Illinois is the second-most corrupt state in the nation, according to the University of Illinois-Chicago. And corruption costs the state economy at least $550 million per year. But the size and scope of government corruption is nothing new for Illinoisans. What is new? Powerful Illinois lawmakers, Chicago aldermen, local mayors and business interests are involved...View Report
A new state law prohibits Illinois store owners from selling tobacco products and e-cigarettes to residents under the age of 21.
Starting this July, Illinoisans will pay higher taxes on gasoline, cigarettes, video gaming and more.
A $1 cigarette tax hike included in Gov. J.B. Pritzker’s infrastructure plan will make Illinois’ tax on cigarette packs among the highest in the nation.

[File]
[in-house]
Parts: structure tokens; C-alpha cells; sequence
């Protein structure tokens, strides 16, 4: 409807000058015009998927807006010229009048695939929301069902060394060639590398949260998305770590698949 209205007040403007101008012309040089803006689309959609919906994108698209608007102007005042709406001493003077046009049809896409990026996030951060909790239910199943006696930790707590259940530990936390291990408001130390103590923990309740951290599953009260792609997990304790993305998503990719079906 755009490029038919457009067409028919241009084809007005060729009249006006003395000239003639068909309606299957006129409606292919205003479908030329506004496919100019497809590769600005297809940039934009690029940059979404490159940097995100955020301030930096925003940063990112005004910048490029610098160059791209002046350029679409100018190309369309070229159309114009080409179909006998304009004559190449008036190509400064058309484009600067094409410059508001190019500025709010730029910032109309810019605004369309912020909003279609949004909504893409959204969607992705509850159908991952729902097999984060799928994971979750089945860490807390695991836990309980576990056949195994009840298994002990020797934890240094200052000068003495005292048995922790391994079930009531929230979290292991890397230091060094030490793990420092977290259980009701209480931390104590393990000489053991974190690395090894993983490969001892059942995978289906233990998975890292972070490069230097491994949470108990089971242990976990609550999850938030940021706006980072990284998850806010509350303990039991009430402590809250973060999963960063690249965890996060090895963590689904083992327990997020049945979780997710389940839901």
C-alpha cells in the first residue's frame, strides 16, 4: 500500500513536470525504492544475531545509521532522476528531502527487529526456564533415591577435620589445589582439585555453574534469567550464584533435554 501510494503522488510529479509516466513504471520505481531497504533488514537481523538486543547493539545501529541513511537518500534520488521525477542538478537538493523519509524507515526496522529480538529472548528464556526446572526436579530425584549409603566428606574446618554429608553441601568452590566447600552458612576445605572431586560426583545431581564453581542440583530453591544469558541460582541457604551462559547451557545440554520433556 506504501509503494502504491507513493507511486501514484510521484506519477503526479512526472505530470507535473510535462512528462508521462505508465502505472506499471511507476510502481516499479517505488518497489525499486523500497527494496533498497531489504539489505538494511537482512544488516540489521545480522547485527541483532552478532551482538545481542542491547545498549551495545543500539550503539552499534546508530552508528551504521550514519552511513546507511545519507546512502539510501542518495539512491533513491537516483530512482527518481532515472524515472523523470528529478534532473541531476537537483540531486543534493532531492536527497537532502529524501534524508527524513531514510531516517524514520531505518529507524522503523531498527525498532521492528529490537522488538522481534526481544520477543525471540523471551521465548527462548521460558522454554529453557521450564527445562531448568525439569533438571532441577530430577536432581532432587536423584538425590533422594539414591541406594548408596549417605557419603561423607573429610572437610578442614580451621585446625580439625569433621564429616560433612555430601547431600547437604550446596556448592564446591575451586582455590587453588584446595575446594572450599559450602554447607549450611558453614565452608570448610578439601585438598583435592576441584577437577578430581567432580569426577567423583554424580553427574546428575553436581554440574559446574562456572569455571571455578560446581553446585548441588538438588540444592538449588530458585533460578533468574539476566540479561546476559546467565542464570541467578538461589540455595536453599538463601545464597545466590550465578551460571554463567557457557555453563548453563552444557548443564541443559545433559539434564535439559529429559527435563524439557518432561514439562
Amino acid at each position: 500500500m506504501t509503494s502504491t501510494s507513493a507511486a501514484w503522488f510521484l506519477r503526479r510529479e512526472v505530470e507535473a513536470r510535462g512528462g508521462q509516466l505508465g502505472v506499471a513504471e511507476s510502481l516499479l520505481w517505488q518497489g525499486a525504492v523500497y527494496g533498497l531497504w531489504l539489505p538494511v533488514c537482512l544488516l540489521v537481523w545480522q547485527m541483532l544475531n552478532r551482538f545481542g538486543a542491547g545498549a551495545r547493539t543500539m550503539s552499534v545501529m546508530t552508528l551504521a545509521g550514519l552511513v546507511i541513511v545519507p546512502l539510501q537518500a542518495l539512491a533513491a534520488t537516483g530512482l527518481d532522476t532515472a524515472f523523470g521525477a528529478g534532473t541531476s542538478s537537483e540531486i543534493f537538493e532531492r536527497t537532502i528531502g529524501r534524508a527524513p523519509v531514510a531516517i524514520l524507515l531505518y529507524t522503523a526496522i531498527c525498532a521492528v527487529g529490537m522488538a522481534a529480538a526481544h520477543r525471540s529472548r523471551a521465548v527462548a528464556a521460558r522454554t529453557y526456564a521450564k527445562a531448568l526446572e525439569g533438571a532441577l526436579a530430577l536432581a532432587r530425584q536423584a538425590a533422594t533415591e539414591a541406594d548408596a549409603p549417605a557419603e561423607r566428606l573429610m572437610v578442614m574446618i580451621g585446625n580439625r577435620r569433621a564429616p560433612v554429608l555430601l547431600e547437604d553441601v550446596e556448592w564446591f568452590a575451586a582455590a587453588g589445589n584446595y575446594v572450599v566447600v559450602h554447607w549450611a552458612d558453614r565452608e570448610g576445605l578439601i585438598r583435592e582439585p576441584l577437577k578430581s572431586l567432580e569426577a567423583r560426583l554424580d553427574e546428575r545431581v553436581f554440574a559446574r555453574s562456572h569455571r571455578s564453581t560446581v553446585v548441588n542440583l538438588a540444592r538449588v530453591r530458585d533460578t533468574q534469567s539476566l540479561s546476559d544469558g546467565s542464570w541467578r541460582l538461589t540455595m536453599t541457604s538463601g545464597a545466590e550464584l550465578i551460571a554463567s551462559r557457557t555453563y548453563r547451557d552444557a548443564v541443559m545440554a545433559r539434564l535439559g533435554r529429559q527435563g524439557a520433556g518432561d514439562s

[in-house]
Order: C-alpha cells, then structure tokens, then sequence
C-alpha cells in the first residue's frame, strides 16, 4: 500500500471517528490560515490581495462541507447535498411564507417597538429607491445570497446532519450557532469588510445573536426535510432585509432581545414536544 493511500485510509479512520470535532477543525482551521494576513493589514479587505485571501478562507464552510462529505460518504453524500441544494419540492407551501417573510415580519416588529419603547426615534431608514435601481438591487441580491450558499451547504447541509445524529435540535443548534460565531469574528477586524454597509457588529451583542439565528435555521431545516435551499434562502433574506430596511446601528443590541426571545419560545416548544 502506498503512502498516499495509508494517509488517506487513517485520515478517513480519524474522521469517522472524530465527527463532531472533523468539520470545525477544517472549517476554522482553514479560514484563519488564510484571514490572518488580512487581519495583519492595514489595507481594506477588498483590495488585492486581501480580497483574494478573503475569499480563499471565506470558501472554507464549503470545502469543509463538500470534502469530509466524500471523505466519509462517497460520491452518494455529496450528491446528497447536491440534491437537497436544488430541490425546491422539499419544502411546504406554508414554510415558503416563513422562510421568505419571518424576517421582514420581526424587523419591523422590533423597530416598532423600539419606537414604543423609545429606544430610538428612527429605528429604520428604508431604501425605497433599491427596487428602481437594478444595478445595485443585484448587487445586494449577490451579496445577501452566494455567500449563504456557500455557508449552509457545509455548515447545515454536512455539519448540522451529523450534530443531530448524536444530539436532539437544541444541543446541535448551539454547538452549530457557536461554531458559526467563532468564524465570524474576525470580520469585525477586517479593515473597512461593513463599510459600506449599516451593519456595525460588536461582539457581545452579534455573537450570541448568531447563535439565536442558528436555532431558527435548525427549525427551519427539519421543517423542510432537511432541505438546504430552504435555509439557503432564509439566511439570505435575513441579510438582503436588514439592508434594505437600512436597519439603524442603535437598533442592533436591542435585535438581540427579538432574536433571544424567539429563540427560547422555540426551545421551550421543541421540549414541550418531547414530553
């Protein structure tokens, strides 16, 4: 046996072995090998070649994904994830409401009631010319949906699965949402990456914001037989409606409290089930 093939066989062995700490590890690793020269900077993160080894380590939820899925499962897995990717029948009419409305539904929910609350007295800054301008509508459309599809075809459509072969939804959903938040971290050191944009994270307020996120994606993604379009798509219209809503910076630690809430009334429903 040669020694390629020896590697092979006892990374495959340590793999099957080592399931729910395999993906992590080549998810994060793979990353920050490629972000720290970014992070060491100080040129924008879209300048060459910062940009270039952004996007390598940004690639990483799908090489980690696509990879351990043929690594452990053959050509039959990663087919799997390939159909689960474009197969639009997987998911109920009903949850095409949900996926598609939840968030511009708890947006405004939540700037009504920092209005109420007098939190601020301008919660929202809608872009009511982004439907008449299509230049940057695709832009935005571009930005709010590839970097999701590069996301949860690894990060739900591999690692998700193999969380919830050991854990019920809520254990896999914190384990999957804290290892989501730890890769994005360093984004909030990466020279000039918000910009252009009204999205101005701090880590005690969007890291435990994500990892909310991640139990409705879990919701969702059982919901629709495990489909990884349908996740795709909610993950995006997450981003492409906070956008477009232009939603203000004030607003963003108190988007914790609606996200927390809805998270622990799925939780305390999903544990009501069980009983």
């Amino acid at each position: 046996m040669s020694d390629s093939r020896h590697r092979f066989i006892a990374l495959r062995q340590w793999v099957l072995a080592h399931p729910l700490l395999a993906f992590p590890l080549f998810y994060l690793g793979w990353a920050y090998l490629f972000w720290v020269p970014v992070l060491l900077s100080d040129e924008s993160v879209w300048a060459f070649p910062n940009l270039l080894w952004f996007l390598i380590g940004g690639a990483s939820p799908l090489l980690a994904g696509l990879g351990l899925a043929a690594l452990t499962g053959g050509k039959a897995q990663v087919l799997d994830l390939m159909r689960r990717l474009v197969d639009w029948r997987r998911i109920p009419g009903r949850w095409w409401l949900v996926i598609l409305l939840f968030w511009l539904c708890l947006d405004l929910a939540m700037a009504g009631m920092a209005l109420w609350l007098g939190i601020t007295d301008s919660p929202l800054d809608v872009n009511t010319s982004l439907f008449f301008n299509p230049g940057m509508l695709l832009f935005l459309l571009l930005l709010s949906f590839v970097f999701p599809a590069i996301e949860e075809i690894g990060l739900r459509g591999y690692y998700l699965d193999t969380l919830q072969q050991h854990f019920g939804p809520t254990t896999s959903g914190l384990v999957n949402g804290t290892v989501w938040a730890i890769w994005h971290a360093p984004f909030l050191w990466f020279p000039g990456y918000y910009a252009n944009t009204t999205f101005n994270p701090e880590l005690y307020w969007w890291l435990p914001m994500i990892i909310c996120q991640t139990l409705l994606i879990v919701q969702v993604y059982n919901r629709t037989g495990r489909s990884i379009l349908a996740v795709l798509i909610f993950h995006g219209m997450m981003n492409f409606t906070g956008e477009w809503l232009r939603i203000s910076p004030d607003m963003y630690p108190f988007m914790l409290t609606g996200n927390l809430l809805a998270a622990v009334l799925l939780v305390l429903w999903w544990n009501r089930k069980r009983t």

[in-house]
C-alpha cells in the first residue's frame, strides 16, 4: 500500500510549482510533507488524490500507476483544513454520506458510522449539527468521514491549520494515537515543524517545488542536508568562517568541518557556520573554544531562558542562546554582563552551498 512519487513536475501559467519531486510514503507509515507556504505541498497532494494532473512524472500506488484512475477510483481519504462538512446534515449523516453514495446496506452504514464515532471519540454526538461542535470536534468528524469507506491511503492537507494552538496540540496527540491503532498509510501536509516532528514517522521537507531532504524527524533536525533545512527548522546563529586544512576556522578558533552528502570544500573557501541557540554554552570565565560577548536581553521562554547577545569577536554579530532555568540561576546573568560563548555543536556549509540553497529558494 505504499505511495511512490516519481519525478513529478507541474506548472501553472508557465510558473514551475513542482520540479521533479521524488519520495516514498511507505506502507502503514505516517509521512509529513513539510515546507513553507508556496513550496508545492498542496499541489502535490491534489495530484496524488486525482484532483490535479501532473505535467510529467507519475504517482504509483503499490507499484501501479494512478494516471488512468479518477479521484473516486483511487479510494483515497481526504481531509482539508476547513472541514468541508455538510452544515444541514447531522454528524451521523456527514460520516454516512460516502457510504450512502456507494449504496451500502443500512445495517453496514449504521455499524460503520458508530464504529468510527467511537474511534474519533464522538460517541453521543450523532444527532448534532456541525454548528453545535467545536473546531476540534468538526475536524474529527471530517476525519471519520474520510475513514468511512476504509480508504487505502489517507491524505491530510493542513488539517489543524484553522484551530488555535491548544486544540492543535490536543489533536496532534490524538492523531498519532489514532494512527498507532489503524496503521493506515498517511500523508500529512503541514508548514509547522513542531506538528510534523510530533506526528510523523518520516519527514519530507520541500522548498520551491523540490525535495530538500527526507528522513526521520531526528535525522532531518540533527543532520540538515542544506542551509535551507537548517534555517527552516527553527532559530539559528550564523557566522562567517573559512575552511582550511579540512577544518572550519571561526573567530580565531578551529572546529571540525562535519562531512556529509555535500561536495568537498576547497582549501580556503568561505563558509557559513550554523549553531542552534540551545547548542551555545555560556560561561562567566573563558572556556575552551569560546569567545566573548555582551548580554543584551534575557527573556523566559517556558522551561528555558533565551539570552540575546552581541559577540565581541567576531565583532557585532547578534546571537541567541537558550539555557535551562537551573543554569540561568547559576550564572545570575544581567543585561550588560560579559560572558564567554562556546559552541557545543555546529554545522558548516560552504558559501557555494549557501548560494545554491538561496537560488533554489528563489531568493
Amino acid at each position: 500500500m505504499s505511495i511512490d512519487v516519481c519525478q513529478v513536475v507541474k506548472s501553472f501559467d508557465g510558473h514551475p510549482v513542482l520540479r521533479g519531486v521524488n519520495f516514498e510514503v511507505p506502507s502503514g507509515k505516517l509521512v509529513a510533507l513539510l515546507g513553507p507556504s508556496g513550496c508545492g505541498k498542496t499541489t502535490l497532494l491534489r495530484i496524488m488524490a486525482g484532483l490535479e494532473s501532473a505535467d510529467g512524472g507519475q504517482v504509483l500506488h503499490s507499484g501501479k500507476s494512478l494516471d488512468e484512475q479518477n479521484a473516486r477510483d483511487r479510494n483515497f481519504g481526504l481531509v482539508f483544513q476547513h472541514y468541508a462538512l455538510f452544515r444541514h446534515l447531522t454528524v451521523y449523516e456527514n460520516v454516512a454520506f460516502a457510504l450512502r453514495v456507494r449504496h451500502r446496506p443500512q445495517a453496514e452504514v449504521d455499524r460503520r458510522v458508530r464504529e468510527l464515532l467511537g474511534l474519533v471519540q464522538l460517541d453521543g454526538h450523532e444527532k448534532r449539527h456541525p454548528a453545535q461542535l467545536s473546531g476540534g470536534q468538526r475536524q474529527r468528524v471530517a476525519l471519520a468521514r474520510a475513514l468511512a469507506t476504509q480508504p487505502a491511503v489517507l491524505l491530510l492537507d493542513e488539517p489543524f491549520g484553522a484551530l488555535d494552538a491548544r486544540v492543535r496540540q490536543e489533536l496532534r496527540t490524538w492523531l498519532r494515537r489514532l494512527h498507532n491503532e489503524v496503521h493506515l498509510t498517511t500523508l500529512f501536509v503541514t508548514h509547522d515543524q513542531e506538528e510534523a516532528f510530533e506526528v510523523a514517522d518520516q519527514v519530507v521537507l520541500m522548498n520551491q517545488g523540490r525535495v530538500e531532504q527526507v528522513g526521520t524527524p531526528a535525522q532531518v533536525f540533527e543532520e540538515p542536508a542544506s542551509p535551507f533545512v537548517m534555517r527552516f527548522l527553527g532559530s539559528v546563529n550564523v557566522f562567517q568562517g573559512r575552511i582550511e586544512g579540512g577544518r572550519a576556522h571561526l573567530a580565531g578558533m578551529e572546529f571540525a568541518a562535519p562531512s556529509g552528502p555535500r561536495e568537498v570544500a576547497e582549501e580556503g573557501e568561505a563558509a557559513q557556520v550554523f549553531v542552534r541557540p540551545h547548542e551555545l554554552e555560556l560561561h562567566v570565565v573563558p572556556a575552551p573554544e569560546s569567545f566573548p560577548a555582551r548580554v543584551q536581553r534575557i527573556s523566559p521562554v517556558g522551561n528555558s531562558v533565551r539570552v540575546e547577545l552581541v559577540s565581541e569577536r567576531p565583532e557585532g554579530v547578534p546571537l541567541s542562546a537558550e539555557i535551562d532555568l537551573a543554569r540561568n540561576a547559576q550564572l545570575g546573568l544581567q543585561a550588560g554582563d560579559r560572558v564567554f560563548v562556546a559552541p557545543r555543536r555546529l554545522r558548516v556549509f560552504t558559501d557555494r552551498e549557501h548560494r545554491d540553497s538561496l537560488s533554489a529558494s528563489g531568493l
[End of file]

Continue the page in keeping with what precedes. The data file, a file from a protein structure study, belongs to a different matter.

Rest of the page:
Illinoisans will pay more for gas, vehicle registration, cigarettes and parking after a bipartisan vote for $45 billion in new capital spending.
Between the push for a graduated income tax, his budget address and newly released capital plan, Gov. J.B. Pritzker has proposed an onslaught of backdoor tax hikes on all Illinoisans.
The upward march of Illinois’ core cost drivers – pensions and government worker health insurance – cannot be paid for by tax hikes on small groups. Without reform, tax hike proposals on all Illinoisans will continue flowing from the Statehouse.
Lawmakers in the Illinois House of Representatives failed to override former Gov. Bruce Rauner’s veto of the “Tobacco 21” bill in November. Gov. Pritzker’s administration has signaled support.
Excise taxes have failed to rehabilitate Illinois’ failing fiscal health. But lawmakers have yet to kick the habit.
Chicago’s legal smoking age of 21 would have been expanded statewide under the proposal.
Pending the House’s vote and the governor’s signature, the bill would expand Chicago’s smoking age restriction statewide.